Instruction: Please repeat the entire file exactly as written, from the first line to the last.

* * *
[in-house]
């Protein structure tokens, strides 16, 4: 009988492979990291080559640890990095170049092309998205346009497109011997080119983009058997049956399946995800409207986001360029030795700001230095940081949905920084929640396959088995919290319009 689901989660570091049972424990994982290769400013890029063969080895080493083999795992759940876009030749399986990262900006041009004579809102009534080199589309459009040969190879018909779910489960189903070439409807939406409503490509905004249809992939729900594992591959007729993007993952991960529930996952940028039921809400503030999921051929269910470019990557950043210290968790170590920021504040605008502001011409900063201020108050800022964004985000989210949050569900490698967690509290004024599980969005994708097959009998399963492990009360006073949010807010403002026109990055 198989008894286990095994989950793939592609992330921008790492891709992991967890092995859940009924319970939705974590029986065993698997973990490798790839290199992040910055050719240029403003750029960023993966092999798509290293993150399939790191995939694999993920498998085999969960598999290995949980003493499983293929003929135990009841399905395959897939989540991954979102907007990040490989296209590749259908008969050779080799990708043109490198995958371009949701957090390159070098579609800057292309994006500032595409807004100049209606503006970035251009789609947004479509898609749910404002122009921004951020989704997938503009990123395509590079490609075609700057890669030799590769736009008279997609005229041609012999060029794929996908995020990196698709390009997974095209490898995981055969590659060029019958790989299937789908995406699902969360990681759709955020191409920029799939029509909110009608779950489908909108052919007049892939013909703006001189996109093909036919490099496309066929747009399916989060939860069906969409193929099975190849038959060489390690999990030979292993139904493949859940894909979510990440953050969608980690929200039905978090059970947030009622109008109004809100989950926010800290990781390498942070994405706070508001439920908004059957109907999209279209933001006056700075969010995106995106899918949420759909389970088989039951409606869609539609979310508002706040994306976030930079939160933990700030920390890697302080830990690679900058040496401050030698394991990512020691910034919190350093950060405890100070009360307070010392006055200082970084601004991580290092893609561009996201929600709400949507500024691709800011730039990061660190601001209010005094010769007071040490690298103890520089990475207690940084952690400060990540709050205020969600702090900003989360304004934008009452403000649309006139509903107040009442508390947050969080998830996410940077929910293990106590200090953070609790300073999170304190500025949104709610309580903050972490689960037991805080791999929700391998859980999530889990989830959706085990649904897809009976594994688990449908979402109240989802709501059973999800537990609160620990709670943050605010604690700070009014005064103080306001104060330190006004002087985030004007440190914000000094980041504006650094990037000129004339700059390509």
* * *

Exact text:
[in-house]
């Protein structure tokens, strides 16, 4: 009988492979990291080559640890990095170049092309998205346009497109011997080119983009058997049956399946995800409207986001360029030795700001230095940081949905920084929640396959088995919290319009 689901989660570091049972424990994982290769400013890029063969080895080493083999795992759940876009030749399986990262900006041009004579809102009534080199589309459009040969190879018909779910489960189903070439409807939406409503490509905004249809992939729900594992591959007729993007993952991960529930996952940028039921809400503030999921051929269910470019990557950043210290968790170590920021504040605008502001011409900063201020108050800022964004985000989210949050569900490698967690509290004024599980969005994708097959009998399963492990009360006073949010807010403002026109990055 198989008894286990095994989950793939592609992330921008790492891709992991967890092995859940009924319970939705974590029986065993698997973990490798790839290199992040910055050719240029403003750029960023993966092999798509290293993150399939790191995939694999993920498998085999969960598999290995949980003493499983293929003929135990009841399905395959897939989540991954979102907007990040490989296209590749259908008969050779080799990708043109490198995958371009949701957090390159070098579609800057292309994006500032595409807004100049209606503006970035251009789609947004479509898609749910404002122009921004951020989704997938503009990123395509590079490609075609700057890669030799590769736009008279997609005229041609012999060029794929996908995020990196698709390009997974095209490898995981055969590659060029019958790989299937789908995406699902969360990681759709955020191409920029799939029509909110009608779950489908909108052919007049892939013909703006001189996109093909036919490099496309066929747009399916989060939860069906969409193929099975190849038959060489390690999990030979292993139904493949859940894909979510990440953050969608980690929200039905978090059970947030009622109008109004809100989950926010800290990781390498942070994405706070508001439920908004059957109907999209279209933001006056700075969010995106995106899918949420759909389970088989039951409606869609539609979310508002706040994306976030930079939160933990700030920390890697302080830990690679900058040496401050030698394991990512020691910034919190350093950060405890100070009360307070010392006055200082970084601004991580290092893609561009996201929600709400949507500024691709800011730039990061660190601001209010005094010769007071040490690298103890520089990475207690940084952690400060990540709050205020969600702090900003989360304004934008009452403000649309006139509903107040009442508390947050969080998830996410940077929910293990106590200090953070609790300073999170304190500025949104709610309580903050972490689960037991805080791999929700391998859980999530889990989830959706085990649904897809009976594994688990449908979402109240989802709501059973999800537990609160620990709670943050605010604690700070009014005064103080306001104060330190006004002087985030004007440190914000000094980041504006650094990037000129004339700059390509």